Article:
If “persecution” of Christians can be used with any kind of sincerity in our context, one would have to say that this persecution is that they are feeling the general impotency which comes from decadence. This decadence and slothfulness certainly informs the moment we are witnessing, but it also has shaped the Christian response, which is frankly characterized by whininess and petty power-grabbing. Not having known what it is like to be a real minority, and with a living memory of a culture informed by an American style Christian ethos, which is itself unconsciously Cartesian (Tocqueville: “America is therefore the one country in the world where the precepts of Descartes are least studied and best followed.”), often the Christian response is vociferous and vicious.
Yes, a depraved and libertine culture presses in with a myriad of temptations that might pull believers, their children, and co-parishioners away from a fervent relationship with God. Yet, temptations are temptations, and coercion is something else. We are all aware of recent high-profile cases of Christians defending themselves on matters of Christian conscience. Are these obstacles any more difficult than those faced by the first believers? Hebrews 11-12 tells believers about how the saints who have gone before us overcame obstacles and persevered in their faith. After this litany of the saints, their trials, and victory through faith, St. Paul asks his readers to contemplate Christ himself:
Consider him who endured from sinners such hostility against himself, so that you may not grow weary or fainthearted. In your struggle against sin you have not yet resisted to the point of shedding your blood.
Here is a good place to start making distinctions, to differentiate wisely between the situation here in America and elsewhere—to think not only of rights, but of responsibilities. Christians have responsibilities not only as citizens, but as believers in particular—to pray and work toward the good of the city—seeking the welfare of all, not by conquering it, but by prayer, supplication, and participation (see Jeremiah 29, Romans 13, 1 Peter 2). For example, it is right and just for the Sisters of the Poor to defend themselves in court from the impingement on them by our government; it is right and just to cry out for the dignity of the unborn and their right to life; it is right and just to seek out ways to mitigate the slavery of pornography, the trafficking of people, seeking justice for the imprisoned, the abused, the sick, the poor, the disabled, the veterans, the homeless, the ostracized; it is right and just to fight against the fleecing of people in a decadent, consumerist society. These are just a few examples of the many ways Christians can rightly seek justice in our society.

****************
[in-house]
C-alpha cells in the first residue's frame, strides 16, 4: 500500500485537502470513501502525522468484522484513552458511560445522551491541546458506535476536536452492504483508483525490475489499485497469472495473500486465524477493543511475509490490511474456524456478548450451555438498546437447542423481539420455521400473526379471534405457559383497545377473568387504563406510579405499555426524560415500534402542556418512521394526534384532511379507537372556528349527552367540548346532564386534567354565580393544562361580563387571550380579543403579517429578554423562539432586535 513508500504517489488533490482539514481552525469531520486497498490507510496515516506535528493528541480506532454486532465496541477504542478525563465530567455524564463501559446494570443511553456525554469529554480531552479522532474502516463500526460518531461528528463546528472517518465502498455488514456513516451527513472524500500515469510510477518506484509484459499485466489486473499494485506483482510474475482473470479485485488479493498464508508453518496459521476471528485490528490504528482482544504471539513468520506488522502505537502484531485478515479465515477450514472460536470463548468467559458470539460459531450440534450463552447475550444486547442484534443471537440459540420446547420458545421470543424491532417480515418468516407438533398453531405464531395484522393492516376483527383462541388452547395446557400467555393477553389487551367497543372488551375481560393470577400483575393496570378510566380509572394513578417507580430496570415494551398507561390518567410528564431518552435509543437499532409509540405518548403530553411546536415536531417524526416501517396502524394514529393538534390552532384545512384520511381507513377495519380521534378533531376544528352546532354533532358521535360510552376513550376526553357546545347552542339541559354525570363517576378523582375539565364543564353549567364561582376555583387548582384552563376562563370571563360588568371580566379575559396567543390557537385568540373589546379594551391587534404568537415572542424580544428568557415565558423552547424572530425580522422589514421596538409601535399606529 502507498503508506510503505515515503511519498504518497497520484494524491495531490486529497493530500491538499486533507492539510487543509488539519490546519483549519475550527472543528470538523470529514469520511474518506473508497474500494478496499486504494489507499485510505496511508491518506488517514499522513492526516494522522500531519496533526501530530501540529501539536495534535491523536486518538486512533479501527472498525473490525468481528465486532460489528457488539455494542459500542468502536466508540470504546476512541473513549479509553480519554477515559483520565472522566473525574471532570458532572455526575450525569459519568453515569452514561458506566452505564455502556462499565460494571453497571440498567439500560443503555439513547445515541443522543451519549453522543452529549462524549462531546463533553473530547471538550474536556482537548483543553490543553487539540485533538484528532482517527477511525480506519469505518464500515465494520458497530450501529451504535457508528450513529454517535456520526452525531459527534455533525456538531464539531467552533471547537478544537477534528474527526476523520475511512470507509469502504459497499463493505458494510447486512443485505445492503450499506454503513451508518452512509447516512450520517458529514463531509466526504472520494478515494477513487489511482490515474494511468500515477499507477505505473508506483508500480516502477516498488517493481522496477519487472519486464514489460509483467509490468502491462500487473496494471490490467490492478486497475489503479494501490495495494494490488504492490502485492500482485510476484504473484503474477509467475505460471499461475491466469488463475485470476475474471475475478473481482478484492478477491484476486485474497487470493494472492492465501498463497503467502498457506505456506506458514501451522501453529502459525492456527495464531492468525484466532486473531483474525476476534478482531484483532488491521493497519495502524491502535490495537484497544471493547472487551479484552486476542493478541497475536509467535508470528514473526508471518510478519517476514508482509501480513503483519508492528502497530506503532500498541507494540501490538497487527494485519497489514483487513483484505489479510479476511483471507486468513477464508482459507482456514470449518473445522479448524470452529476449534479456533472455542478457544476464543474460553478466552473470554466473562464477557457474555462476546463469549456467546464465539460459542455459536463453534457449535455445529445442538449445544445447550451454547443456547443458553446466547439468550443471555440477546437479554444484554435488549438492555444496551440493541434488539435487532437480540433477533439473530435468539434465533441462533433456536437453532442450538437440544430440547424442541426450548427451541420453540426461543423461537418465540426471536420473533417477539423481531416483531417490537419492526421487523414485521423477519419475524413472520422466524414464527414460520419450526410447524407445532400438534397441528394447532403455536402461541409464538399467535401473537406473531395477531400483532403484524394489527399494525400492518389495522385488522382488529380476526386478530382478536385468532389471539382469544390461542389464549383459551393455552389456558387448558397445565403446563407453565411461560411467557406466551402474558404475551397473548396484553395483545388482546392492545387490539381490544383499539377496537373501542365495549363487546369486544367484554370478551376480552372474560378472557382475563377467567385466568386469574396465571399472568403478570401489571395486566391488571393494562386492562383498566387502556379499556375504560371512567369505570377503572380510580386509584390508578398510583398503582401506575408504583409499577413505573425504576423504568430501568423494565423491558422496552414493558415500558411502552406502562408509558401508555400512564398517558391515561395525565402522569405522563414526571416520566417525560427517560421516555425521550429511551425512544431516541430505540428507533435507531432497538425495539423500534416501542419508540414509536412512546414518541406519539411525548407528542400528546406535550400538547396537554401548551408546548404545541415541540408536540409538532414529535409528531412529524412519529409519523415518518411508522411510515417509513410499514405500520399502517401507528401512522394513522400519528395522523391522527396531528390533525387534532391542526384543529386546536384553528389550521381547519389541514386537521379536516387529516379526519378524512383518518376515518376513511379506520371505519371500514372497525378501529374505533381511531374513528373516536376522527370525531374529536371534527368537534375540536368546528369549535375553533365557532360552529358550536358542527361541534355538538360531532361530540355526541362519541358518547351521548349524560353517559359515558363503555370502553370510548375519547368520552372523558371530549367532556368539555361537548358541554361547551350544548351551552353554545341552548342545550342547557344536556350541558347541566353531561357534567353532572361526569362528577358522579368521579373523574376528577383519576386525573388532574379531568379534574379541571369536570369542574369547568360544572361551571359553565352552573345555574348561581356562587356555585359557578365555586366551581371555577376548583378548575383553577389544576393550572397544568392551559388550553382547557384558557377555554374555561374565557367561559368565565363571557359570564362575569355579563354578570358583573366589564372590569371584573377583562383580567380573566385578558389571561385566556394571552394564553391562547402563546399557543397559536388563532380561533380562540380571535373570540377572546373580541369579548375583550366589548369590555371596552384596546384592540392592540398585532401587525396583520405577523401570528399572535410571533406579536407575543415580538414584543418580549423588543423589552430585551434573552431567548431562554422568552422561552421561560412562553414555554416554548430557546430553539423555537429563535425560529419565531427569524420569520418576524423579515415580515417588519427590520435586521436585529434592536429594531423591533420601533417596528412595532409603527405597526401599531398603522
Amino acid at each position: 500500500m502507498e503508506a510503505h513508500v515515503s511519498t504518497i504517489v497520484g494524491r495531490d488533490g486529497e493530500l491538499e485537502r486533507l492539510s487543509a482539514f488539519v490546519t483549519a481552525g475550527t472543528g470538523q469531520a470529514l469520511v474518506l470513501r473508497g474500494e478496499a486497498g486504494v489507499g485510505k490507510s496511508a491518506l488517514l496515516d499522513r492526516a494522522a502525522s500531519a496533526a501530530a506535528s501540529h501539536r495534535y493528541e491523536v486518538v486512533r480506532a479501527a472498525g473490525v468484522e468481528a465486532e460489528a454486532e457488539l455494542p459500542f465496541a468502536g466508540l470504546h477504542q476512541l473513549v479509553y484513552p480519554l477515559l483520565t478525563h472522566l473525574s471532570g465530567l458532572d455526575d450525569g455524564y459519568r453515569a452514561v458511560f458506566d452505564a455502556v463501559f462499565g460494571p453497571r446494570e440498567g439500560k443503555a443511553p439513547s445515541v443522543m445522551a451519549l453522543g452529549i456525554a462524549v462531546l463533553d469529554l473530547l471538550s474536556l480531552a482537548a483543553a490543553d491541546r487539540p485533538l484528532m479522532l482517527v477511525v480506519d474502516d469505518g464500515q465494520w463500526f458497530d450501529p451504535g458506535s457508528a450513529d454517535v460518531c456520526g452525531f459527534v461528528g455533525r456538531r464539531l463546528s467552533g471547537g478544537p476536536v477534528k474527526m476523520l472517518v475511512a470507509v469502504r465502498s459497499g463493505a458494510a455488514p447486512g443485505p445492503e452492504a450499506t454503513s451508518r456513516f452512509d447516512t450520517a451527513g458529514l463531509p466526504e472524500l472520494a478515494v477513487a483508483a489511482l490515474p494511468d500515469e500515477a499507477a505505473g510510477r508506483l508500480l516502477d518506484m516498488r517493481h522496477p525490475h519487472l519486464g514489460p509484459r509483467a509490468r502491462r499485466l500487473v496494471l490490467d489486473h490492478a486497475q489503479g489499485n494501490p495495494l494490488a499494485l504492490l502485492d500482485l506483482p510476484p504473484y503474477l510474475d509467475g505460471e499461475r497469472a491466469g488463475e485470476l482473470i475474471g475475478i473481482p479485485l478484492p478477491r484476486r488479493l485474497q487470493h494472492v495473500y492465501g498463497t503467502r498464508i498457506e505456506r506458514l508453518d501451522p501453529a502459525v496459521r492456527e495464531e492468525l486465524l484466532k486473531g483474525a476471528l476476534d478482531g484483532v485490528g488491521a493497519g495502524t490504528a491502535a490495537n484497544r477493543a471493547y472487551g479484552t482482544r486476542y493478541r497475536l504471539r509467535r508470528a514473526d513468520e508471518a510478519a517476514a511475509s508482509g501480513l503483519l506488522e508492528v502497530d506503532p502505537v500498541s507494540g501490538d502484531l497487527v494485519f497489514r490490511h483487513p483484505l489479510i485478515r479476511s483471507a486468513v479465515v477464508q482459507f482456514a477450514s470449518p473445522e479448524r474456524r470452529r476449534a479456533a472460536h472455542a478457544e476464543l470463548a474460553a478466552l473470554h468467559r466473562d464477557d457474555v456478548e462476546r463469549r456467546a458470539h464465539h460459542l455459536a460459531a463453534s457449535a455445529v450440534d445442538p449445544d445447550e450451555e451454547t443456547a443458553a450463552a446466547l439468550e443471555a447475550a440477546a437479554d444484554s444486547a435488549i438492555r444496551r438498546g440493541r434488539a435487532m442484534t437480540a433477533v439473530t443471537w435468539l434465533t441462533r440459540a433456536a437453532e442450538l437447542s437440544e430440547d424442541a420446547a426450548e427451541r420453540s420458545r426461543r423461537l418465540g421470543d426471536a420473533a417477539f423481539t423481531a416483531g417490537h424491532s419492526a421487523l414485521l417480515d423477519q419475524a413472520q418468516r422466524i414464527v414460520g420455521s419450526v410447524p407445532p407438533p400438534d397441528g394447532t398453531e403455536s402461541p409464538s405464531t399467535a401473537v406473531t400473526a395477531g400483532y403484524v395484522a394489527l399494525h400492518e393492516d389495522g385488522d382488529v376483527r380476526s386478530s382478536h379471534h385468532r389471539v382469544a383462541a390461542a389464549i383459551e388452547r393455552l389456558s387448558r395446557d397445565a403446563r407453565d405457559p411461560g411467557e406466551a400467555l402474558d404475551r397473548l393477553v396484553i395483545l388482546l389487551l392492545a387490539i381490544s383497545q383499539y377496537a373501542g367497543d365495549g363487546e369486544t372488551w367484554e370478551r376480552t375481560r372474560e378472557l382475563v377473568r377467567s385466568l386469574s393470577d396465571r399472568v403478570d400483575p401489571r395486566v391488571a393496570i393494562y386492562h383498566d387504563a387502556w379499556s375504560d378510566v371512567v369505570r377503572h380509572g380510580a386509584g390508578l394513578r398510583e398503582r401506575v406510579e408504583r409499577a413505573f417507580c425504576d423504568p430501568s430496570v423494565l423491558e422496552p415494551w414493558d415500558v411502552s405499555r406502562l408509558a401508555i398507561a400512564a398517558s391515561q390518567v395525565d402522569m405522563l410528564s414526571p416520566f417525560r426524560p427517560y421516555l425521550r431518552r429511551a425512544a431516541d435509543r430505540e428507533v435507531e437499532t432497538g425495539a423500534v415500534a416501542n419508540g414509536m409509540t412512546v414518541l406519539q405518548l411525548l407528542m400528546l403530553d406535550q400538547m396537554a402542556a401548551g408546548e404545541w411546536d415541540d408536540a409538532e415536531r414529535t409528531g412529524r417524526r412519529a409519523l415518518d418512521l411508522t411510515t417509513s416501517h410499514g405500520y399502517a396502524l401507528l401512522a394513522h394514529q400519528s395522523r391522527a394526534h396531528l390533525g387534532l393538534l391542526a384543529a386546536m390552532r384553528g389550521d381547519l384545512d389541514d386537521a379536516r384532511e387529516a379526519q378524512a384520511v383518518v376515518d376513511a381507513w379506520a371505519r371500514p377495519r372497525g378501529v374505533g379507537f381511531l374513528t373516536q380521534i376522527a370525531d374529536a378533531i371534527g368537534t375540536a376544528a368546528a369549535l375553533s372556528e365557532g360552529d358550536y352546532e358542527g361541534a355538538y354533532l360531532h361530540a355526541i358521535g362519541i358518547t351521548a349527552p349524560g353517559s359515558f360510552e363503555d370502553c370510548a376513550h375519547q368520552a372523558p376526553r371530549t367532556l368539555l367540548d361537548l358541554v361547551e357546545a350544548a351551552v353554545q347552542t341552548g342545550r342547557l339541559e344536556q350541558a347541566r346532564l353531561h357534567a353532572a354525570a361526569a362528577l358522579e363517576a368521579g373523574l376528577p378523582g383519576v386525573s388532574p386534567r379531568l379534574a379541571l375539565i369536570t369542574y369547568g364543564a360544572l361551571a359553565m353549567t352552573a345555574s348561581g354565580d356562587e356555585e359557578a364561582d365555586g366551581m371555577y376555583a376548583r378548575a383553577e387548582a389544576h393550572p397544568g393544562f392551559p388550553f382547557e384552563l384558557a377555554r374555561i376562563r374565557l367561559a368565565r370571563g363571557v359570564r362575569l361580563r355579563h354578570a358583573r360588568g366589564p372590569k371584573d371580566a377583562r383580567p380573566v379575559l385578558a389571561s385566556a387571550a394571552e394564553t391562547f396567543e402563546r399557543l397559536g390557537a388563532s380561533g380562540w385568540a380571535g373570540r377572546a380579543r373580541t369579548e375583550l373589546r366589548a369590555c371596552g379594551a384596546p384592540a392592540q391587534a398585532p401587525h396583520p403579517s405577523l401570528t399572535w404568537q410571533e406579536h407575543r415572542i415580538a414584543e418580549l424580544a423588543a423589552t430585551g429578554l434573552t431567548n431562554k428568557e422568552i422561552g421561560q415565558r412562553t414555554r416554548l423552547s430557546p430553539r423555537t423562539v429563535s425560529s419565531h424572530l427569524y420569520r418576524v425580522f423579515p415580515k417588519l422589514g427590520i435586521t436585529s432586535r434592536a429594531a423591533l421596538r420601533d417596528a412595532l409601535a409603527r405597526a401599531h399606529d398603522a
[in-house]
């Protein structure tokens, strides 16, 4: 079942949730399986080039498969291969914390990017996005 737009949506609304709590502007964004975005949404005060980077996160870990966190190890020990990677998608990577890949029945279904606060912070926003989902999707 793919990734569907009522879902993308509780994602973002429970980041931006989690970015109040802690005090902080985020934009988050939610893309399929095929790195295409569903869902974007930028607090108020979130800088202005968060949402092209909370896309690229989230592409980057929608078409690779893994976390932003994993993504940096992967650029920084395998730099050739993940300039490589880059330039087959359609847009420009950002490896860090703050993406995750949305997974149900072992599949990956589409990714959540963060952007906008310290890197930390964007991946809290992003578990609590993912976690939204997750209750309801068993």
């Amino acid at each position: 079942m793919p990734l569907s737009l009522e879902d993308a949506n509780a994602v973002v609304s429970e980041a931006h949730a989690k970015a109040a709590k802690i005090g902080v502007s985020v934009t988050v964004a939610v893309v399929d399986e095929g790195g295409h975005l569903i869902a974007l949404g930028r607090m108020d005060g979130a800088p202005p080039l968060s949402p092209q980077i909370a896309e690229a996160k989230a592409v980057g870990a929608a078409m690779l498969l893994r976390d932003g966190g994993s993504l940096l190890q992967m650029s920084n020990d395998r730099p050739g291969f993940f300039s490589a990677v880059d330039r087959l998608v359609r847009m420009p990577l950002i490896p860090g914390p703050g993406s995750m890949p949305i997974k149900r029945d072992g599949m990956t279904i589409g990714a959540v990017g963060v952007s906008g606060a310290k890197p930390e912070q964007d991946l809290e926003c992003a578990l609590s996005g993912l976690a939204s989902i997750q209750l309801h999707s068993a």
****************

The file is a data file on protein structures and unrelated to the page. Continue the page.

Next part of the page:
Living day in and day out in meekness does not mean turning a blind eye to harm and injustice. Nor does laboring in meekness equal complaining and shrieking. And that can make all the difference in our effectiveness. We ought to remember the adage that meekness is strength under control.
The culture warrior mindset that Christians in America are known for may seem impressive, and obligatory—a way for Christians to show their bona fides. As an immigrant from a country whose Christian population has practically been liquidated, this quality of American Christianity is not only off-putting, but a hindrance from the unique mission of the Christian religion whose primary mission is not to protect itself from persecution—of whatever kind—but of love, forgiveness, and sacrifice. The Christian mission accomplished much when it was able to do what Christ himself did—absorb the sins of others, and offer in return something beautiful and alluring—a way of living in this world through the power of Love. I believe this stands in contradiction to culture-warriorism. Fighting a culture war to reincarnate the social order of Christendom in America cannot be accomplished without coercion, and that is fundamentally un-Christian. This is not to say one can never have a Christian nation. After all, countries like Hungary and Poland whose populations display an organic consensus can, and claim this status. By contrast, where there is no organic consensus within the society, Christianity is healthier and more beautiful when it offers light and love to the surrounding culture.
Luma Simms, a fellow at the Ethics and Public Policy Center, has written on the life and thought of immigrants for First Things, the Federalist, and many other publications.